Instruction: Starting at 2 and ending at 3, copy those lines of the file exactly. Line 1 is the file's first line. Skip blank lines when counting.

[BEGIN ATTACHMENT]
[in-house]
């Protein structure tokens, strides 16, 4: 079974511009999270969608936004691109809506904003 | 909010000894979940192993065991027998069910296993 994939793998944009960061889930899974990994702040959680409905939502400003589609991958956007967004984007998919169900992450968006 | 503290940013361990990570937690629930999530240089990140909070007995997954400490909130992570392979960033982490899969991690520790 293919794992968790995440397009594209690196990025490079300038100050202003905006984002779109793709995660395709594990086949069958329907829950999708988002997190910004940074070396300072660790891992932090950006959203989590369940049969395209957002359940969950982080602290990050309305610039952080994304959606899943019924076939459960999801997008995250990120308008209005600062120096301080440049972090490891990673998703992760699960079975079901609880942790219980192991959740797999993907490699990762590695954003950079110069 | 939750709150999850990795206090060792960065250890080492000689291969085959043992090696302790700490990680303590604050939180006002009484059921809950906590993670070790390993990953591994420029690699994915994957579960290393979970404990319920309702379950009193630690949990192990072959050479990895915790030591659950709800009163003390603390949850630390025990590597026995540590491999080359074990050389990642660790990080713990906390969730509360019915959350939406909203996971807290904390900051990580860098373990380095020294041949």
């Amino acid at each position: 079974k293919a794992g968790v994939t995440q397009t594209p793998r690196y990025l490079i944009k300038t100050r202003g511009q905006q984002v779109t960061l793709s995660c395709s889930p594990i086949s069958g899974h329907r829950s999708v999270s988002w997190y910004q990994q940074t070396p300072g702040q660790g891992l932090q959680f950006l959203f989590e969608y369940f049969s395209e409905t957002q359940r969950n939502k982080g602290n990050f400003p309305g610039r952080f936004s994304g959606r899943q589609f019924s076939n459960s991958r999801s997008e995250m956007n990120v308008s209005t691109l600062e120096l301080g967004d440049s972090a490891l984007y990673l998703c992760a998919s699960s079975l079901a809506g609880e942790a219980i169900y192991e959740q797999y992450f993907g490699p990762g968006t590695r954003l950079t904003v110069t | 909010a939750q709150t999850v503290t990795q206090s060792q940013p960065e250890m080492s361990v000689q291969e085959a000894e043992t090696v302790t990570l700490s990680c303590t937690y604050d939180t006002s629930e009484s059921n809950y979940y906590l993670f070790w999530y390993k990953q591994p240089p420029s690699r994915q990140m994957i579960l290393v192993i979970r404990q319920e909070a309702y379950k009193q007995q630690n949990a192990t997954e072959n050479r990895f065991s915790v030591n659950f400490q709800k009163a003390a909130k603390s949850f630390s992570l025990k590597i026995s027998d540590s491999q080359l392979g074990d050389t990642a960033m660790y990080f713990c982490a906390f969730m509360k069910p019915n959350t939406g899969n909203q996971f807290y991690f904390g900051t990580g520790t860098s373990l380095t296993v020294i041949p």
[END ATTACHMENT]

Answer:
């Protein structure tokens, strides 16, 4: 079974511009999270969608936004691109809506904003 | 909010000894979940192993065991027998069910296993 994939793998944009960061889930899974990994702040959680409905939502400003589609991958956007967004984007998919169900992450968006 | 503290940013361990990570937690629930999530240089990140909070007995997954400490909130992570392979960033982490899969991690520790 293919794992968790995440397009594209690196990025490079300038100050202003905006984002779109793709995660395709594990086949069958329907829950999708988002997190910004940074070396300072660790891992932090950006959203989590369940049969395209957002359940969950982080602290990050309305610039952080994304959606899943019924076939459960999801997008995250990120308008209005600062120096301080440049972090490891990673998703992760699960079975079901609880942790219980192991959740797999993907490699990762590695954003950079110069 | 939750709150999850990795206090060792960065250890080492000689291969085959043992090696302790700490990680303590604050939180006002009484059921809950906590993670070790390993990953591994420029690699994915994957579960290393979970404990319920309702379950009193630690949990192990072959050479990895915790030591659950709800009163003390603390949850630390025990590597026995540590491999080359074990050389990642660790990080713990906390969730509360019915959350939406909203996971807290904390900051990580860098373990380095020294041949």
């Amino acid at each position: 079974k293919a794992g968790v994939t995440q397009t594209p793998r690196y990025l490079i944009k300038t100050r202003g511009q905006q984002v779109t960061l793709s995660c395709s889930p594990i086949s069958g899974h329907r829950s999708v999270s988002w997190y910004q990994q940074t070396p300072g702040q660790g891992l932090q959680f950006l959203f989590e969608y369940f049969s395209e409905t957002q359940r969950n939502k982080g602290n990050f400003p309305g610039r952080f936004s994304g959606r899943q589609f019924s076939n459960s991958r999801s997008e995250m956007n990120v308008s209005t691109l600062e120096l301080g967004d440049s972090a490891l984007y990673l998703c992760a998919s699960s079975l079901a809506g609880e942790a219980i169900y192991e959740q797999y992450f993907g490699p990762g968006t590695r954003l950079t904003v110069t | 909010a939750q709150t999850v503290t990795q206090s060792q940013p960065e250890m080492s361990v000689q291969e085959a000894e043992t090696v302790t990570l700490s990680c303590t937690y604050d939180t006002s629930e009484s059921n809950y979940y906590l993670f070790w999530y390993k990953q591994p240089p420029s690699r994915q990140m994957i579960l290393v192993i979970r404990q319920e909070a309702y379950k009193q007995q630690n949990a192990t997954e072959n050479r990895f065991s915790v030591n659950f400490q709800k009163a003390a909130k603390s949850f630390s992570l025990k590597i026995s027998d540590s491999q080359l392979g074990d050389t990642a960033m660790y990080f713990c982490a906390f969730m509360k069910p019915n959350t939406g899969n909203q996971f807290y991690f904390g900051t990580g520790t860098s373990l380095t296993v020294i041949p």